What American Epic Heroes Like Luke Cage Steal From The Ancients

What American Epic Heroes Like Luke Cage Steal From The Ancients

Luke Cage might as well be Achilles. All the markers are there.
Michael Nichols
By

Last week, Achilles stepped out of his tent and onto the battlefield of the Harlem streets in Netflix’s latest collaboration with Marvel: Luke Cage.

Luke might as well be Achilles, anyway. All the markers are there. The titular character’s skin is impenetrable, his prowess in combat unmatched, and he is content to sit out the fight until the person nearest him dies trying to be the hero Luke should have been in the first place.

The spark struck, Luke flies into the fray with rage insatiable. Achilles, famous for his victories against the Trojans in Homer’s “Iliad,” has been remade as a defender of a new people for new meaning. Now in Harlem, he seeks to tear down the corrupt establishment responsible for his grief and to uphold the honor of heroes long past, Crispus Attucks standing in for the likes of Theseus, Perseus, and Hercules.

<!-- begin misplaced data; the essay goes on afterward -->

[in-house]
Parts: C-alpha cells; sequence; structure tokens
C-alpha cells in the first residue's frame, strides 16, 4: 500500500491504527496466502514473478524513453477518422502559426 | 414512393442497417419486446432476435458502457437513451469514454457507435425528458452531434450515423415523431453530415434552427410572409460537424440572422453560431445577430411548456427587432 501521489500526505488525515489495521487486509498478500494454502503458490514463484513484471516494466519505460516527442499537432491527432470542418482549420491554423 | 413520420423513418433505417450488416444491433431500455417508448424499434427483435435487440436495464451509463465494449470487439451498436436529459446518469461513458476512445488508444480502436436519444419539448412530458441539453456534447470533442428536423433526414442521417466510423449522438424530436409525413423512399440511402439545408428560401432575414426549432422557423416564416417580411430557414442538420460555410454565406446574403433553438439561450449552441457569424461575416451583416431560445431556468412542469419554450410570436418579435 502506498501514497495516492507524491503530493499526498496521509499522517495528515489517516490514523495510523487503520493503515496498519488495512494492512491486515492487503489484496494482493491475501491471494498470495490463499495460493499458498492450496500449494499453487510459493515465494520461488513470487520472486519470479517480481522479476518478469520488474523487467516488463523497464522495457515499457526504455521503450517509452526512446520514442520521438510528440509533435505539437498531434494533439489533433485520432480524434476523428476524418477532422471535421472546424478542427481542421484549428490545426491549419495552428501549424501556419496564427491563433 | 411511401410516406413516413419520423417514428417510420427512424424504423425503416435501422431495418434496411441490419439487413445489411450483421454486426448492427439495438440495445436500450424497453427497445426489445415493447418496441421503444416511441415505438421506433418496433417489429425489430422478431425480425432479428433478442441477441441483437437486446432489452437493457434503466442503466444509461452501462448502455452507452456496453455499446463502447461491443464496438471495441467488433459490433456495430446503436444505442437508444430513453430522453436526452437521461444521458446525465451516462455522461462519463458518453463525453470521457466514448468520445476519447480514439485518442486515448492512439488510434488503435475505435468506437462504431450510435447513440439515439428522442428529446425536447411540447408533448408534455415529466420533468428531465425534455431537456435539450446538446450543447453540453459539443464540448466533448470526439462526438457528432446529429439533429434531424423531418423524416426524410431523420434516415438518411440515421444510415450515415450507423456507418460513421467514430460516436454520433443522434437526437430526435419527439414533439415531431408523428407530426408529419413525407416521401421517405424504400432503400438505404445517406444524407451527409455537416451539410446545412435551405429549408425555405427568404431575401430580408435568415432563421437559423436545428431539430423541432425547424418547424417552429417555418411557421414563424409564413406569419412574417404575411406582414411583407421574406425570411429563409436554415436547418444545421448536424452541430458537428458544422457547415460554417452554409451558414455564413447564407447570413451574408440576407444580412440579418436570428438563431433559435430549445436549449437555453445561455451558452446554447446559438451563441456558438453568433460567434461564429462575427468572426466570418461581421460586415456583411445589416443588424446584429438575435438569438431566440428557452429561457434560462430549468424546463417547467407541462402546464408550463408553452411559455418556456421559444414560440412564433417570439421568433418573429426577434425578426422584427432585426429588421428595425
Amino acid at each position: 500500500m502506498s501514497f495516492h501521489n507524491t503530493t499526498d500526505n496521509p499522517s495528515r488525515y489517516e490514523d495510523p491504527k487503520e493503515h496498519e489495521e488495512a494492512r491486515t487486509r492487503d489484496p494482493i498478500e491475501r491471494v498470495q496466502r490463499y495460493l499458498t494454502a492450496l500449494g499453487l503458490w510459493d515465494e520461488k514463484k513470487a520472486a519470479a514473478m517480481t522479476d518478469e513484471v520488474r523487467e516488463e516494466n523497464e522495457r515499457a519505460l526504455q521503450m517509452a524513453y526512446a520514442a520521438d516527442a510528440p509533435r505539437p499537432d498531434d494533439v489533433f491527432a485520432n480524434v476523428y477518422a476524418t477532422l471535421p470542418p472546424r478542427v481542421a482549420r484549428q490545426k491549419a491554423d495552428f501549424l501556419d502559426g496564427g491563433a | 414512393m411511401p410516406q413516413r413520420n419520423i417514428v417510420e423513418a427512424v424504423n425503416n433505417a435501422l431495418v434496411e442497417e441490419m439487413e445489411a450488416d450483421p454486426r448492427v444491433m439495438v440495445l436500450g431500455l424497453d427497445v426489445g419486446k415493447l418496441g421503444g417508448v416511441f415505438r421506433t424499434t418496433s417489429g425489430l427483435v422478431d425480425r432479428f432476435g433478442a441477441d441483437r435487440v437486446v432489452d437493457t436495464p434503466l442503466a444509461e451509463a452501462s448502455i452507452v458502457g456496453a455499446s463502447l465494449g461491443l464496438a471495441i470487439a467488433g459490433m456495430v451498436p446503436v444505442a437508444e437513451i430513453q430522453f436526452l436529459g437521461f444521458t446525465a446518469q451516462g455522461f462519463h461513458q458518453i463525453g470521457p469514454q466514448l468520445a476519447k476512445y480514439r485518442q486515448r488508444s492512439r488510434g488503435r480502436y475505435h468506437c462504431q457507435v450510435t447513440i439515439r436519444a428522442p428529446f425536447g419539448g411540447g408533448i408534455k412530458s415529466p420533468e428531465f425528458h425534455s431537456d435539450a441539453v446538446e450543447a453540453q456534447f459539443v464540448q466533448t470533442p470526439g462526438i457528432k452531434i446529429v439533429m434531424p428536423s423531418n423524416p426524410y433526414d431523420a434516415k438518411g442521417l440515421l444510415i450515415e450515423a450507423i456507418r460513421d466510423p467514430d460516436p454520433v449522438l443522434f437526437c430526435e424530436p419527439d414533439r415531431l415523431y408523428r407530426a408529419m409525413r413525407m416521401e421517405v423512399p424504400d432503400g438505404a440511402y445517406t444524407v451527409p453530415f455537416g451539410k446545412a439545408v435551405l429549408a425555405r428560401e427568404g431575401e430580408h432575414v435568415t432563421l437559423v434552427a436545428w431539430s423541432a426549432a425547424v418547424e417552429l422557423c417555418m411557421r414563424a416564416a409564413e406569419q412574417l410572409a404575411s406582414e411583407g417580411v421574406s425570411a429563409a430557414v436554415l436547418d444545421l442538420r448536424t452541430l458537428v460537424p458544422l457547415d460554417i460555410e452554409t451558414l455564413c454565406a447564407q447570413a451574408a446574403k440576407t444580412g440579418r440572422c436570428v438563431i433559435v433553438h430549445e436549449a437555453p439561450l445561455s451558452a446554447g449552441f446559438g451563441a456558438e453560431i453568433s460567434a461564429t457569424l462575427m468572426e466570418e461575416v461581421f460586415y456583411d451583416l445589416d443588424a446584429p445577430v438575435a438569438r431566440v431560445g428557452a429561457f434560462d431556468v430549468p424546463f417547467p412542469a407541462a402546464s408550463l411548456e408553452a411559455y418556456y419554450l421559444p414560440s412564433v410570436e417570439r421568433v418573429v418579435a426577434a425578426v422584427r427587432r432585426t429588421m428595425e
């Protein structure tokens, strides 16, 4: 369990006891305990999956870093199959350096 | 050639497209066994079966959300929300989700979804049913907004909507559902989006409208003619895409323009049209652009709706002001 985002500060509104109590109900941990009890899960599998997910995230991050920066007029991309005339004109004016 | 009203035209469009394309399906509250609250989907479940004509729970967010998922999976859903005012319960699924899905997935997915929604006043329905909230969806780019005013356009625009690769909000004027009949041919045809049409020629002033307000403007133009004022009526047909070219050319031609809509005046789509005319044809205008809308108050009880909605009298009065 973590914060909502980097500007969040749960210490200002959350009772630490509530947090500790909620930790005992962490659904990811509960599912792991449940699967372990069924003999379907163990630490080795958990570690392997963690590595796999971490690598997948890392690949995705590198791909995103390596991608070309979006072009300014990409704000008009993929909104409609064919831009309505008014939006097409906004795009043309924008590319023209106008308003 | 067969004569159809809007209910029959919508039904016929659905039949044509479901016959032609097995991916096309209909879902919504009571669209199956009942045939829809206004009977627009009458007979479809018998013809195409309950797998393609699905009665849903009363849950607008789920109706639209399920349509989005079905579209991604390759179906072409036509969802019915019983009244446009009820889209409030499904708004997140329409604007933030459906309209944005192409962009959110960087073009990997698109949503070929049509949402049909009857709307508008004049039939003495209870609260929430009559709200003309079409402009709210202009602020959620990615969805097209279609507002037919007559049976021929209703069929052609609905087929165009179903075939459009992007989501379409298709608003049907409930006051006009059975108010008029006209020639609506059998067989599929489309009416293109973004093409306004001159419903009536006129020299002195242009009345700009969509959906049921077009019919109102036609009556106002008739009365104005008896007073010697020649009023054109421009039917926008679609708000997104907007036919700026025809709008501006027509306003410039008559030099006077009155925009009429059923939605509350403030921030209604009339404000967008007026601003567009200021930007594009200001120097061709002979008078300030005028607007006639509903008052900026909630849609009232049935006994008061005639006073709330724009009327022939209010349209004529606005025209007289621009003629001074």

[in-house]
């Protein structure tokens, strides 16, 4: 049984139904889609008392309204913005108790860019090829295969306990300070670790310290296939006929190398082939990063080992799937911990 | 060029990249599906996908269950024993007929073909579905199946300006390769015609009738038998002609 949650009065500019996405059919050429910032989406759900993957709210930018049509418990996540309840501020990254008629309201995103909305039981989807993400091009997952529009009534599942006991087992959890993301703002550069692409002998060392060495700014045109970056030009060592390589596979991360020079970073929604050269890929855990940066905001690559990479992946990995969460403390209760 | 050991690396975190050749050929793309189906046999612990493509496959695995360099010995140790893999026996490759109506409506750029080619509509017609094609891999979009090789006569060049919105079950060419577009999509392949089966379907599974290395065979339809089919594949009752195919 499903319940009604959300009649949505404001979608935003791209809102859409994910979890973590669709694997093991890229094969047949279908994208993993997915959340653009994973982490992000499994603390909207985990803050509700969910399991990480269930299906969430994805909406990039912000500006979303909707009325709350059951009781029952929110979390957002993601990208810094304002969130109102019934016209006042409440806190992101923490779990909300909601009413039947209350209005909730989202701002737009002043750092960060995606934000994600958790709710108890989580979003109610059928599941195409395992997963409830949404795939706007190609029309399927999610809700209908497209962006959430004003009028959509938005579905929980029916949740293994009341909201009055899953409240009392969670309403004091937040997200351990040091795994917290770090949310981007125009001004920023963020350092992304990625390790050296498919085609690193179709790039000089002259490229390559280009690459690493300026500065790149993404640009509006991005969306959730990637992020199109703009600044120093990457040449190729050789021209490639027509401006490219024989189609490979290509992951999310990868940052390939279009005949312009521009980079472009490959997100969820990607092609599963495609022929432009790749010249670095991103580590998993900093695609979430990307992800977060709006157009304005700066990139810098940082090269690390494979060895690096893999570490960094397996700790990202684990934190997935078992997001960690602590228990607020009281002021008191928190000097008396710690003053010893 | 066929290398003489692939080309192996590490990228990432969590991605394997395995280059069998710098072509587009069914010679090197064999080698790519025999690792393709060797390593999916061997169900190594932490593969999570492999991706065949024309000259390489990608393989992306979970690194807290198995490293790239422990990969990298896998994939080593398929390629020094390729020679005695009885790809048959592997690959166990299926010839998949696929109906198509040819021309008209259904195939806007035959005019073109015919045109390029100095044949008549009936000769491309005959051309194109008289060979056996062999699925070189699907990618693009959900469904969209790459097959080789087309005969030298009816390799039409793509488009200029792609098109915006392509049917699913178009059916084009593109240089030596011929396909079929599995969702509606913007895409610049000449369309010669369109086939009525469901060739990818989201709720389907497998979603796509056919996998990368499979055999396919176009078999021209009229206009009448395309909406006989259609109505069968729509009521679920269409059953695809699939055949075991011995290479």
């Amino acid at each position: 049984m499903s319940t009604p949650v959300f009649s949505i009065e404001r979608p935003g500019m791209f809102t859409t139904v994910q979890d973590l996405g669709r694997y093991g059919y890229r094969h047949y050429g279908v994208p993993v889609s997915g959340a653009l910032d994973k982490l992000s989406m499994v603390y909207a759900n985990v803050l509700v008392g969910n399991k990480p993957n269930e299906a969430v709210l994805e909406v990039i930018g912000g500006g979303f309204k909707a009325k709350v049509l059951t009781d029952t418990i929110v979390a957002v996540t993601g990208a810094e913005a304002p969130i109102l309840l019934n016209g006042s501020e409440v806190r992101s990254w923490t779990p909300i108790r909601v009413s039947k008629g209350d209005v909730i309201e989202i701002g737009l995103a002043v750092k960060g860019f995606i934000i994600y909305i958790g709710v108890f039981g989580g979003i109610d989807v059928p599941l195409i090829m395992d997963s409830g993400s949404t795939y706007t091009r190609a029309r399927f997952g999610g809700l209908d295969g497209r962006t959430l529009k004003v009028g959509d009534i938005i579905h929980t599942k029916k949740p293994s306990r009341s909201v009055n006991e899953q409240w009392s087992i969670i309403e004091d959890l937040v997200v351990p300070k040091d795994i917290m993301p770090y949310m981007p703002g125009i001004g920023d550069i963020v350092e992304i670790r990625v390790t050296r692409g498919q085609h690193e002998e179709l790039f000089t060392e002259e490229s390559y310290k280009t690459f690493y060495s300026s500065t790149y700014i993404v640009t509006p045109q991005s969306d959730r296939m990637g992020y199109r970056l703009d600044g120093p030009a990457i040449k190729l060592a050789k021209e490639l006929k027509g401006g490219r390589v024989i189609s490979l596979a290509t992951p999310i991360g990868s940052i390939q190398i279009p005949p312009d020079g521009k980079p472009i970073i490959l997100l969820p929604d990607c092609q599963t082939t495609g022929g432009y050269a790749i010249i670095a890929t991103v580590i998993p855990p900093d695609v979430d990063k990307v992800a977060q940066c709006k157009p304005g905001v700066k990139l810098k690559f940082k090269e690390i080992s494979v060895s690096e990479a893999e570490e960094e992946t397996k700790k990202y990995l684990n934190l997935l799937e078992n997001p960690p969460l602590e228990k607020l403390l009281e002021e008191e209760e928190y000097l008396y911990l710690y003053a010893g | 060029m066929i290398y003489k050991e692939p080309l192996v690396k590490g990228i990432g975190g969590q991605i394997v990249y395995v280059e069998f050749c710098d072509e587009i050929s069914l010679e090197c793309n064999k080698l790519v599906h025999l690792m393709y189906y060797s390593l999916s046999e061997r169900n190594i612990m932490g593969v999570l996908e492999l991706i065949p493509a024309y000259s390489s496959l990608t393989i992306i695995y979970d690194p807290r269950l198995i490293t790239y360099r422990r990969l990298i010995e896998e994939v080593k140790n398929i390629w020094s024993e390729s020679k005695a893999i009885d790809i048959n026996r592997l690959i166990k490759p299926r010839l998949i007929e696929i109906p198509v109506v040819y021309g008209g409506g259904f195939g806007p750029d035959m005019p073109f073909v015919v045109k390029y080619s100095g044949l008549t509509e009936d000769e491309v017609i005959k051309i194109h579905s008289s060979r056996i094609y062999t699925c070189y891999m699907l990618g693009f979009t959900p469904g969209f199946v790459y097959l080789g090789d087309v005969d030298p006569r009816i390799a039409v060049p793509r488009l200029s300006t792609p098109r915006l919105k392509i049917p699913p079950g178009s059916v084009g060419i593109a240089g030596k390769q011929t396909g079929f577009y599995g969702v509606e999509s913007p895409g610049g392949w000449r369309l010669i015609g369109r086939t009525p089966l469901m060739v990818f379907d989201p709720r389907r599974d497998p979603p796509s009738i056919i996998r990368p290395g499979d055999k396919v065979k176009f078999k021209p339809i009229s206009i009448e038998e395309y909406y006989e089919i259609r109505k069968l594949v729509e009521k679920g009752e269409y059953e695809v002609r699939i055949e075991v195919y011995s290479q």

Ancient Epics Reborn

The reemergence of epic heroes in modern drapings is, of course, not original to the newest Netflix superhero show. The characters, tropes, and styles of ancient epics are integral to so many of our American epic heroes.

During the dramatic climax of “The Dark Knight Rises,” Batman wades through a battlefield filled with clashing criminals and cops. For the most part, the hero walks untouched and unengaged, despite his attention-grabbing raiment. He is unconcerned with the rank and file soldiers about him, and they have no interest in engaging an enemy who fights at a level far above their own. Batman’s focus is Bane, and Bane’s Batman. The war around them is beneath them. Their contest exists on a higher plane, and their clash is uninterrupted by smaller concerns.

It’s an odd moment in the film, seeing these two walk unscathed in such chaos as though they are some kind of demi-gods. But that is exactly what they are, and their small bubbles of seeming invincibility are the surest signs of their status as American epic heroes.